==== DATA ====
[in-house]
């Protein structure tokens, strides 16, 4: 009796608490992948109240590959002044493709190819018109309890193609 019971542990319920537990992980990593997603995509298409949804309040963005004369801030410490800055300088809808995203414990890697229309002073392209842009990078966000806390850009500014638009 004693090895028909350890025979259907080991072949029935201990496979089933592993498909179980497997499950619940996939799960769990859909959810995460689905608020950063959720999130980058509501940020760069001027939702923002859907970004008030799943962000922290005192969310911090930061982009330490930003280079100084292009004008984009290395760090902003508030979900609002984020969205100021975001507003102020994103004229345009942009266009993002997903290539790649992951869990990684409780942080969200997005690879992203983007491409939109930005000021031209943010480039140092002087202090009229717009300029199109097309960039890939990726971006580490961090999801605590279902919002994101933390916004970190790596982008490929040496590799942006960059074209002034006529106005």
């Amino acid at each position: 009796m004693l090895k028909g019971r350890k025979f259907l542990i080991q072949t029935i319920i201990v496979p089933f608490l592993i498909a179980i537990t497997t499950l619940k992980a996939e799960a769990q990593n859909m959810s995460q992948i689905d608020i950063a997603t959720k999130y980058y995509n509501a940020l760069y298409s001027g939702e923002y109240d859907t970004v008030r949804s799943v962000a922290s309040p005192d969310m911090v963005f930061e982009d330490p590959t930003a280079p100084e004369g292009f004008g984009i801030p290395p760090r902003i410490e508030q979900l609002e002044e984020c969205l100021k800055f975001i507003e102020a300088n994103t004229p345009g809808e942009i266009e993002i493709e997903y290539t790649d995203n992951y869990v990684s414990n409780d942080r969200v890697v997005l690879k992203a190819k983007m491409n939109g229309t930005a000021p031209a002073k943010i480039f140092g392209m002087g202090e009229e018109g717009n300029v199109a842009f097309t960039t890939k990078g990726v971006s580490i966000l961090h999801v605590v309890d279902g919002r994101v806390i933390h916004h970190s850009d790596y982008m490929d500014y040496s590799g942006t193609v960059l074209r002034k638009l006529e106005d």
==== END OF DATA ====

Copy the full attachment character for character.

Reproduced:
[in-house]
């Protein structure tokens, strides 16, 4: 009796608490992948109240590959002044493709190819018109309890193609 019971542990319920537990992980990593997603995509298409949804309040963005004369801030410490800055300088809808995203414990890697229309002073392209842009990078966000806390850009500014638009 004693090895028909350890025979259907080991072949029935201990496979089933592993498909179980497997499950619940996939799960769990859909959810995460689905608020950063959720999130980058509501940020760069001027939702923002859907970004008030799943962000922290005192969310911090930061982009330490930003280079100084292009004008984009290395760090902003508030979900609002984020969205100021975001507003102020994103004229345009942009266009993002997903290539790649992951869990990684409780942080969200997005690879992203983007491409939109930005000021031209943010480039140092002087202090009229717009300029199109097309960039890939990726971006580490961090999801605590279902919002994101933390916004970190790596982008490929040496590799942006960059074209002034006529106005």
């Amino acid at each position: 009796m004693l090895k028909g019971r350890k025979f259907l542990i080991q072949t029935i319920i201990v496979p089933f608490l592993i498909a179980i537990t497997t499950l619940k992980a996939e799960a769990q990593n859909m959810s995460q992948i689905d608020i950063a997603t959720k999130y980058y995509n509501a940020l760069y298409s001027g939702e923002y109240d859907t970004v008030r949804s799943v962000a922290s309040p005192d969310m911090v963005f930061e982009d330490p590959t930003a280079p100084e004369g292009f004008g984009i801030p290395p760090r902003i410490e508030q979900l609002e002044e984020c969205l100021k800055f975001i507003e102020a300088n994103t004229p345009g809808e942009i266009e993002i493709e997903y290539t790649d995203n992951y869990v990684s414990n409780d942080r969200v890697v997005l690879k992203a190819k983007m491409n939109g229309t930005a000021p031209a002073k943010i480039f140092g392209m002087g202090e009229e018109g717009n300029v199109a842009f097309t960039t890939k990078g990726v971006s580490i966000l961090h999801v605590v309890d279902g919002r994101v806390i933390h916004h970190s850009d790596y982008m490929d500014y040496s590799g942006t193609v960059l074209r002034k638009l006529e106005d």